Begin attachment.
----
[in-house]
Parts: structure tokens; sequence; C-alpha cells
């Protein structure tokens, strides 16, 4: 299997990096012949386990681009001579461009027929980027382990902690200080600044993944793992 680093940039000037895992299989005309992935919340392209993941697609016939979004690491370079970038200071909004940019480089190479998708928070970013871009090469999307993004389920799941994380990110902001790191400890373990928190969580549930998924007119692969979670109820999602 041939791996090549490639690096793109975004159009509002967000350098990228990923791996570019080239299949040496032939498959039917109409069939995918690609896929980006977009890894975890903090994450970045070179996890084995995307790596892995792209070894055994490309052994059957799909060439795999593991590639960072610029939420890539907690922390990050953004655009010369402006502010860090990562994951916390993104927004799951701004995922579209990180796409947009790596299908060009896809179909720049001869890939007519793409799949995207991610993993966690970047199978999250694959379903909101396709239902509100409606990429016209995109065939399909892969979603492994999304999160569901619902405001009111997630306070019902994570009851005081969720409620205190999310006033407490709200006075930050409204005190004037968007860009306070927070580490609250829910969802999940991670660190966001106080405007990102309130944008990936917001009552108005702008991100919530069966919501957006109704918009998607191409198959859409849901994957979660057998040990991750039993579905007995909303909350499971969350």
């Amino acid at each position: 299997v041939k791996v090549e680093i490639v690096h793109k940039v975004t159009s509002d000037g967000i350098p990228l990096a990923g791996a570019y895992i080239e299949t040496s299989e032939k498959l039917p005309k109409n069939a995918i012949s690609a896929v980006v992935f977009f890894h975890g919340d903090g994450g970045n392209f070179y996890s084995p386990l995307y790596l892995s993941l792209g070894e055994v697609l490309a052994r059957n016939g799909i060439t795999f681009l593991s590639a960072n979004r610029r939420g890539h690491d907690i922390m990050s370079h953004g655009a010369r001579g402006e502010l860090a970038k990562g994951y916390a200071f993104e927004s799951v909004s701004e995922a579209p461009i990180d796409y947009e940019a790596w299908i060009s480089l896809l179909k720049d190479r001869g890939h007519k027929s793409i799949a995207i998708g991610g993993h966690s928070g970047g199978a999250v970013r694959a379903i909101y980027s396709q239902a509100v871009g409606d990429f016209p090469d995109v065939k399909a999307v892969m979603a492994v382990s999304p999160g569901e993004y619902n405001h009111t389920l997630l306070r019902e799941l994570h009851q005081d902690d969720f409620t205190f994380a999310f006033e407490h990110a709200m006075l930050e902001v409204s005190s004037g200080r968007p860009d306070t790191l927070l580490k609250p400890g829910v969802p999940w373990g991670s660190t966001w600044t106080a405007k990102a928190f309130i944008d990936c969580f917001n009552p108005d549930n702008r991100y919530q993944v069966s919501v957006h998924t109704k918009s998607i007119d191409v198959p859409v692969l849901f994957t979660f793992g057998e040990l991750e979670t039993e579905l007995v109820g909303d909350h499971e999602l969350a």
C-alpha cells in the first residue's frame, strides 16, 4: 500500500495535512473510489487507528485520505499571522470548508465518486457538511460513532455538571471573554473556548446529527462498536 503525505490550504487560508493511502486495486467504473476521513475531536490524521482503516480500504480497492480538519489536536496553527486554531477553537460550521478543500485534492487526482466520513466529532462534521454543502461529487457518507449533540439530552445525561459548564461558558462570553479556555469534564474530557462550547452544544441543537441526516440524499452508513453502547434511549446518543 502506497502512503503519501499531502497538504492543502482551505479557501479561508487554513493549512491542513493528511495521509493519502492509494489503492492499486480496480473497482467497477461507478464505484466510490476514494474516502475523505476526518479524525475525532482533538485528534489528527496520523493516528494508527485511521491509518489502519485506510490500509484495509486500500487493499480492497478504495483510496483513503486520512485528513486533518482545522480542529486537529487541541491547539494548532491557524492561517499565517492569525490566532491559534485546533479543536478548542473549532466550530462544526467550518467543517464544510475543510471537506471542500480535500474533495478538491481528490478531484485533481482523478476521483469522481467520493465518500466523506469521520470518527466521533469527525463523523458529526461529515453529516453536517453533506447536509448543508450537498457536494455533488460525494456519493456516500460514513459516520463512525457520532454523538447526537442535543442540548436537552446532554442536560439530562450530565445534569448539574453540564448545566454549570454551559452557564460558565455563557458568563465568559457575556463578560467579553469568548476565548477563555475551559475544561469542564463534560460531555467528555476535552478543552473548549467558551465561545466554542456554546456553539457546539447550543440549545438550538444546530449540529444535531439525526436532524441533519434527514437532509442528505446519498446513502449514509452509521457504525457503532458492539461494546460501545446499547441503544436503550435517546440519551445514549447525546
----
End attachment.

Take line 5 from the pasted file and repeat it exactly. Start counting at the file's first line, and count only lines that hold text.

C-alpha cells in the first residue's frame, strides 16, 4: 500500500495535512473510489487507528485520505499571522470548508465518486457538511460513532455538571471573554473556548446529527462498536 503525505490550504487560508493511502486495486467504473476521513475531536490524521482503516480500504480497492480538519489536536496553527486554531477553537460550521478543500485534492487526482466520513466529532462534521454543502461529487457518507449533540439530552445525561459548564461558558462570553479556555469534564474530557462550547452544544441543537441526516440524499452508513453502547434511549446518543 502506497502512503503519501499531502497538504492543502482551505479557501479561508487554513493549512491542513493528511495521509493519502492509494489503492492499486480496480473497482467497477461507478464505484466510490476514494474516502475523505476526518479524525475525532482533538485528534489528527496520523493516528494508527485511521491509518489502519485506510490500509484495509486500500487493499480492497478504495483510496483513503486520512485528513486533518482545522480542529486537529487541541491547539494548532491557524492561517499565517492569525490566532491559534485546533479543536478548542473549532466550530462544526467550518467543517464544510475543510471537506471542500480535500474533495478538491481528490478531484485533481482523478476521483469522481467520493465518500466523506469521520470518527466521533469527525463523523458529526461529515453529516453536517453533506447536509448543508450537498457536494455533488460525494456519493456516500460514513459516520463512525457520532454523538447526537442535543442540548436537552446532554442536560439530562450530565445534569448539574453540564448545566454549570454551559452557564460558565455563557458568563465568559457575556463578560467579553469568548476565548477563555475551559475544561469542564463534560460531555467528555476535552478543552473548549467558551465561545466554542456554546456553539457546539447550543440549545438550538444546530449540529444535531439525526436532524441533519434527514437532509442528505446519498446513502449514509452509521457504525457503532458492539461494546460501545446499547441503544436503550435517546440519551445514549447525546